Recently, Lilongwe University of Agriculture and Natural Resources agricultural economics lecturers Wisdom Mgomezulu and Beston Maonga conducted a study on how operations of Agricultural Development and Marketing Corporation (Admarc) relate to the farm produce trading. The study was titled Analysis of maize market integration in Malawi: Are government-influenced Admarc prizes transmitted to retail markets. The findings were published in the Agricultural Economics Review, the official publication of the Greek Association of Agricultural Economists. Our News Analyst CLEMENT CHINOKO caught up with MGOMEZULU, who exposes the gaps in Admarc operations.
What was the study about?
We assessed the role of Admarc in ensuring food security by stabilising and transmitting maize minimum farm-gate prices to safeguard the welfare of both consumers and producers. We used the Malawi government’s agriculture datasets collected by the Agricultural Market Information System. The trend of maize prices for the period between 2005 and 2020 was analysed to determine market integration and price transmission between Admarc and the retail maize markets. It is understood that government intervenes in the marketing of maize to ensure food security in the country. Through the National Food Reserve Agency (NFRA), government employs measures to ensure that consumers and producers of maize are highly protected from market outcomes that result in both household food insecurity and low profits or losses by the producers.
What prompted the research?
Admarc was established in 1971 as a State-owned corporation to promote the agro-based Malawian economy by increasing agricultural production and farm commodity exports and to serve smallholder farmers through a monopoly market structure involved in the purchase and sale of agricultural commodities. However, the implementation of Structural Adjustment Programmes (Saps) in the early 1990s subjected Admarc to a huge competition from private traders in retail agro-markets. In 2003, Admarc changed from a parastatal to a limited liability company, but with government maintaining control over it. Amid heavy competition, Admarc remains with the mandate of protecting both producers and consumers by offering “good market prices” for maize. Nonetheless, Admarc has failed to compete with the retail traders and transmit maize minimum prices to retail markets.
What did you establish in relation to Admarc’s operations?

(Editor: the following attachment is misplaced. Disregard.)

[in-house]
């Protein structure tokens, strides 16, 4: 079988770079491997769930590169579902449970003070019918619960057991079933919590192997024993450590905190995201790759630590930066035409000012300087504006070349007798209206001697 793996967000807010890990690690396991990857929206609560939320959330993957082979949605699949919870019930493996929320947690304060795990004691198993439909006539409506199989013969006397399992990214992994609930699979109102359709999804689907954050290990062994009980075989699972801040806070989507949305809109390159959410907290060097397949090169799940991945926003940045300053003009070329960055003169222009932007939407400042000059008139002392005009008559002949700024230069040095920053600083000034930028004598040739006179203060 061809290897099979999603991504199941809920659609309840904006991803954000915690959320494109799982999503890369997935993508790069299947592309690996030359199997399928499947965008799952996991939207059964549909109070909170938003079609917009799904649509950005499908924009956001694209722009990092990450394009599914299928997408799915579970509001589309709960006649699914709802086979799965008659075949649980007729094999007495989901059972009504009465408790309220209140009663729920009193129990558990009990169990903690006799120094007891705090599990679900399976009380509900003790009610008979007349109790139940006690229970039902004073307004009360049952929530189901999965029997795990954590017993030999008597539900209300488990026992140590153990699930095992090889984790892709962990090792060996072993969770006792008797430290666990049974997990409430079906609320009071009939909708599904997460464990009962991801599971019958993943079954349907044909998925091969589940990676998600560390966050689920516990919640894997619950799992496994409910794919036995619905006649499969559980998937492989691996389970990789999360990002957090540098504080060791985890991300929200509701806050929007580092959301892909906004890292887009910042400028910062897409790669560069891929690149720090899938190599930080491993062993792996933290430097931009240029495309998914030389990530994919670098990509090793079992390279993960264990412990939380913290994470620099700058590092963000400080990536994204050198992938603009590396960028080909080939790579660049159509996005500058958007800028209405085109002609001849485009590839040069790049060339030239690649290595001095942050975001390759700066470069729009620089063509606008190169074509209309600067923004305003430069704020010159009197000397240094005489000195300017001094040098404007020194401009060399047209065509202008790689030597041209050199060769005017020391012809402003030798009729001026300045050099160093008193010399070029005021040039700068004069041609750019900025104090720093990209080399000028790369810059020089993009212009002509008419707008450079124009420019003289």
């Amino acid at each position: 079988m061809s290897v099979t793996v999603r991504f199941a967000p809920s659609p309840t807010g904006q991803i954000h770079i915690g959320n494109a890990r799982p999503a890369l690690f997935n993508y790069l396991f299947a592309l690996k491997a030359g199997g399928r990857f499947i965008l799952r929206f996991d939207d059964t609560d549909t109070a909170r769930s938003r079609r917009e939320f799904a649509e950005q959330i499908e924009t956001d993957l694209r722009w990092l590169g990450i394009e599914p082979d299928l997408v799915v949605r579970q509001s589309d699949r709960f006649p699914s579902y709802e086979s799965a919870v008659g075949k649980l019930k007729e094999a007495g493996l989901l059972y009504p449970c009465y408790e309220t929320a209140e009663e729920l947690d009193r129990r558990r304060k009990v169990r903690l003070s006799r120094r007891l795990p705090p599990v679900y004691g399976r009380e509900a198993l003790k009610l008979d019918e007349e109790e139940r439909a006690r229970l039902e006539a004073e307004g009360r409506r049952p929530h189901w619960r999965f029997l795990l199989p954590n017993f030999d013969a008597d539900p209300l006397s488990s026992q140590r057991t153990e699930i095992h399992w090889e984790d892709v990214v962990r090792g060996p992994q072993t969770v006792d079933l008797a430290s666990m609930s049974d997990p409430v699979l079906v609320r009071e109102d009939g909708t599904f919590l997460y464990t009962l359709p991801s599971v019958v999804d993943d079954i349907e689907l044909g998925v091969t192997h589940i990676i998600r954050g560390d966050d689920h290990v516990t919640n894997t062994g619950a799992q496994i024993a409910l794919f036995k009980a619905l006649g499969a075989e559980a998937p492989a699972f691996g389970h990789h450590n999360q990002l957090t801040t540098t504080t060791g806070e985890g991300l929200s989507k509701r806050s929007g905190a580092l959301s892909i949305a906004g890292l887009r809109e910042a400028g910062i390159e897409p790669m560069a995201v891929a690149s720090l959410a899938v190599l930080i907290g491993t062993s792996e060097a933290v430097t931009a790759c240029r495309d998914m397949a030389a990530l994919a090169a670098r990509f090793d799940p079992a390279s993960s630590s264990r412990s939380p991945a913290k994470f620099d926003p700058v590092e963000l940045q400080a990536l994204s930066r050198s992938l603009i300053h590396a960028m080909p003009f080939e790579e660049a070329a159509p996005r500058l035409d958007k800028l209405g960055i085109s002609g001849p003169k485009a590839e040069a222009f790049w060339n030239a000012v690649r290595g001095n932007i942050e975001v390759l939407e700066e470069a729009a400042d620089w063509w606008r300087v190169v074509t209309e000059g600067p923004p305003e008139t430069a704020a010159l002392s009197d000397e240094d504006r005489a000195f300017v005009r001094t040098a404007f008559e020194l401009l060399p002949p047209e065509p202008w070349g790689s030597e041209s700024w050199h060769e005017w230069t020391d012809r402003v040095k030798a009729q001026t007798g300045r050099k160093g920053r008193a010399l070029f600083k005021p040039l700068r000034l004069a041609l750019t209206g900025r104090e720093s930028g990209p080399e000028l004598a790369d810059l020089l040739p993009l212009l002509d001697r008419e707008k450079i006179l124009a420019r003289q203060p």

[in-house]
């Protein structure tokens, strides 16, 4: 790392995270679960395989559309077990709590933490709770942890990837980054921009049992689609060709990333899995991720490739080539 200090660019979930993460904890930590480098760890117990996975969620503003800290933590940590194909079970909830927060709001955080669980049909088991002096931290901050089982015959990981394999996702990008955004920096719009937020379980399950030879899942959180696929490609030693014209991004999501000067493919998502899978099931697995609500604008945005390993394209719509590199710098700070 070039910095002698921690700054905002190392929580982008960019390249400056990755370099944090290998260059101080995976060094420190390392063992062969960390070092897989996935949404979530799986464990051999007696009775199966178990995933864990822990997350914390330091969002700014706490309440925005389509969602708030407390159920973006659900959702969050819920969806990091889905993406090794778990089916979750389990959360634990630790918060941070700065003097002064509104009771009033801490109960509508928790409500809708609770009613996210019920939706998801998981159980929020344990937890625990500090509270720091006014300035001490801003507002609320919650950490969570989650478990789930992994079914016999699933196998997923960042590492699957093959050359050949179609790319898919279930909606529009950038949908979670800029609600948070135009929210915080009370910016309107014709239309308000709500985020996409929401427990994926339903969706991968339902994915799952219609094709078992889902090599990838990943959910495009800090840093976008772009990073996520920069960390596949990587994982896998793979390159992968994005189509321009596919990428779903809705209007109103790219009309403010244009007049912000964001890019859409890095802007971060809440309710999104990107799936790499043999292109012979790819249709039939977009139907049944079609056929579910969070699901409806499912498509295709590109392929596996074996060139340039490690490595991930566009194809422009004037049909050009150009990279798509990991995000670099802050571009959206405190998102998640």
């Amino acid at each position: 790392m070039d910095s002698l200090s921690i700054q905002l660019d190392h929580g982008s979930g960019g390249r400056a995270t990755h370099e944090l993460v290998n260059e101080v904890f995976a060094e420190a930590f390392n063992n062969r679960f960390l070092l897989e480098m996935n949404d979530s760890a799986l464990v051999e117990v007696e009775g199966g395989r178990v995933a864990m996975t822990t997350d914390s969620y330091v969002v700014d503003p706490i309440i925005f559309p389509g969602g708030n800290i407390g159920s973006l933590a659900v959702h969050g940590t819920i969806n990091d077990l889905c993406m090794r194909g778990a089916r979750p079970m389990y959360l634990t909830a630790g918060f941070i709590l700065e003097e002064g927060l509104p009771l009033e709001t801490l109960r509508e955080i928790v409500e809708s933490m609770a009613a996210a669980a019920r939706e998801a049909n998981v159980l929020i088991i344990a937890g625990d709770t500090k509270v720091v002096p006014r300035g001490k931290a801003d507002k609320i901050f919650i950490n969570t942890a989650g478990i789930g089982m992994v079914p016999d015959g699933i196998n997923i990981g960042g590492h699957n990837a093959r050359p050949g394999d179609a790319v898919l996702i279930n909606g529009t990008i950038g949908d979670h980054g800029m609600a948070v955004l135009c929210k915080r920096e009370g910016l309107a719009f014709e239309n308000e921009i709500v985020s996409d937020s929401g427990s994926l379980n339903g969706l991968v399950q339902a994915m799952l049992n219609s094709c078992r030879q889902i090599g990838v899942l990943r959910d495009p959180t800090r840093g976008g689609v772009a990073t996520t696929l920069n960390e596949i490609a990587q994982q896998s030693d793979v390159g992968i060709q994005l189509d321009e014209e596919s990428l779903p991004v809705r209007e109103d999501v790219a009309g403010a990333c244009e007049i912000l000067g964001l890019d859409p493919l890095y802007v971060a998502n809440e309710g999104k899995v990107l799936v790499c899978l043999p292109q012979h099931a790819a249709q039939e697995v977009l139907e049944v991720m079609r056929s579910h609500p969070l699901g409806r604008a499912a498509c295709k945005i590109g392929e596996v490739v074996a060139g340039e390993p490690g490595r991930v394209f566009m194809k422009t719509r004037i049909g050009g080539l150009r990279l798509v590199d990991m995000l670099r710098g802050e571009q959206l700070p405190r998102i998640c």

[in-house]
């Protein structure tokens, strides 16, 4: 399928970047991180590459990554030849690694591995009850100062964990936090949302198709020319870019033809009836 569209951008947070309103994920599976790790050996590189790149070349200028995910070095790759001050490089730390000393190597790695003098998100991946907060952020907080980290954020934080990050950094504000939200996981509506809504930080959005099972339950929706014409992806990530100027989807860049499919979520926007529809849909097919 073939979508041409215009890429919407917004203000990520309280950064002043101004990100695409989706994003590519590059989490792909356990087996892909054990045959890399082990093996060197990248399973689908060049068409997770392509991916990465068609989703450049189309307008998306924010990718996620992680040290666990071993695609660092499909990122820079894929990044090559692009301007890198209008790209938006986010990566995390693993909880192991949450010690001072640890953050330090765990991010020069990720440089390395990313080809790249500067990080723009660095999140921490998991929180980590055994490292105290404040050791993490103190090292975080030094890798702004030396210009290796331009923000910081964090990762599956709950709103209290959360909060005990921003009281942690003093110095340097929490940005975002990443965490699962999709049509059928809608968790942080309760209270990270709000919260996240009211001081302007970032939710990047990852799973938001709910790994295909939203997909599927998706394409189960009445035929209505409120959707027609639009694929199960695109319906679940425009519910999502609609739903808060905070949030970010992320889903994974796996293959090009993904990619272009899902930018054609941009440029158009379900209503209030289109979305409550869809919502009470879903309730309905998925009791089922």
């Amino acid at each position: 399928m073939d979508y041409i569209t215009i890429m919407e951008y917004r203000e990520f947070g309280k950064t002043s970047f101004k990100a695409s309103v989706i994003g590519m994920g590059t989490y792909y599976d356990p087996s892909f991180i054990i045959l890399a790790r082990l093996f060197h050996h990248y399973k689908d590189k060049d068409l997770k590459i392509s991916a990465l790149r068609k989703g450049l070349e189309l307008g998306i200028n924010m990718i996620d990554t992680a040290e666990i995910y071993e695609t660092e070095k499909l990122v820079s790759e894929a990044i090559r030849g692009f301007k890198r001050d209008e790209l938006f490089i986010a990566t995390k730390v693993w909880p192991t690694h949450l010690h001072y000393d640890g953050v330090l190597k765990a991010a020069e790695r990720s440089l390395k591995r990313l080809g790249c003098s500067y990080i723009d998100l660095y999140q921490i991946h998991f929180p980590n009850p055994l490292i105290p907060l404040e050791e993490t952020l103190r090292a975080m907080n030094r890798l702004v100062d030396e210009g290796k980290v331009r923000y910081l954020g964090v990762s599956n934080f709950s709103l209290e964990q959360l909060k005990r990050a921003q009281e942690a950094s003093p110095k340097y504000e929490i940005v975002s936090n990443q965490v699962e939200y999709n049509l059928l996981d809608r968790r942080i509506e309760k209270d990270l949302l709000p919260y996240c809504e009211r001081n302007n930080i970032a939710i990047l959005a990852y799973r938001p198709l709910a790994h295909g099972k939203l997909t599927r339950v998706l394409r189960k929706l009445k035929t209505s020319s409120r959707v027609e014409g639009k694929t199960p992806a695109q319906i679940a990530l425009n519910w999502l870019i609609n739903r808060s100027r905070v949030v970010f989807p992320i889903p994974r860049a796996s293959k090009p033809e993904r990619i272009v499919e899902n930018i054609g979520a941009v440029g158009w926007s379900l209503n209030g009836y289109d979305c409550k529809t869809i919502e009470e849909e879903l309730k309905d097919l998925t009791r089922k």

Due to red tape in the procurement processes and financial hiccups, [until now] Admarc used to join the market to purchase the maize from farmers two to three months after the commencement of sales between April and May. By the time Admarc opened its markets around July or August, vendors and other traders had already purchased huge volumes of the grain at low prices from the cash-strapped smallholder farmers. Therefore, Admarc’s ‘good’ farm-gate price that was intended to serve producers never materialised as most smallholder farmers would have sold out their maize to vendors and other traders. During the lean season, which mostly covers four to five months of low food supplies in Malawi, Admarc comes out with relatively low selling price for maize to protect the consumers. However, because Admarc stocks low volume of maize, its selling price is never sustained over the lean season, thus leaving vendors and other maize traders to control marketing of the commodity with high prices for increased profits.
What are the key findings?
Through integration tests for possible price information transmission among retail markets and Admarc prices, we note that Admarc prices fail to flow to retail markets, further having a speed of adjustment that diverges from their long run equilibrium. Nonetheless, in the short run, maize prices are ably transmitted from one retail market (vendors) to another, further influencing Admarc prices, which is contrary to its mandate. In the long-run, there exists no price information flow from Admarc to the retail maize markets, implying that restricted by its social responsibilities, Admarc fails to compete with the vendors and private traders in the retail markets in Malawi.
What implications does that have?
Admarc’s failure in this area has important implications on the accessibility of the food commodity by a majority of consumers in the country. For instance, considering that retail maize markets are dominated by private profit-oriented business entities, failure by Admarc to influence price reduction in the retail markets means that consumers would only access the staple food commodity at higher prices. Similarly, maize producers would not be interested to trade with Admarc at lower prices; this would make Admarc fail to build food reserves for the nation, thereby forcing the consumers to buy the commodity at higher prices from the retail markets. Consequently, the observed maize market situation would likely worsen food insecurity among low-income households in Malawi. As such, the study makes some recommendations: There is need for increased investment in Admarc to make it financially strong and compete with vendors. There is also a need to reduce administrative constraints that Admarc faces in the procurement of maize; bureaucracy must be reduced and central and local governments must be empowered to provide administrative and conducive environment for promotion of functional maize markets in the country.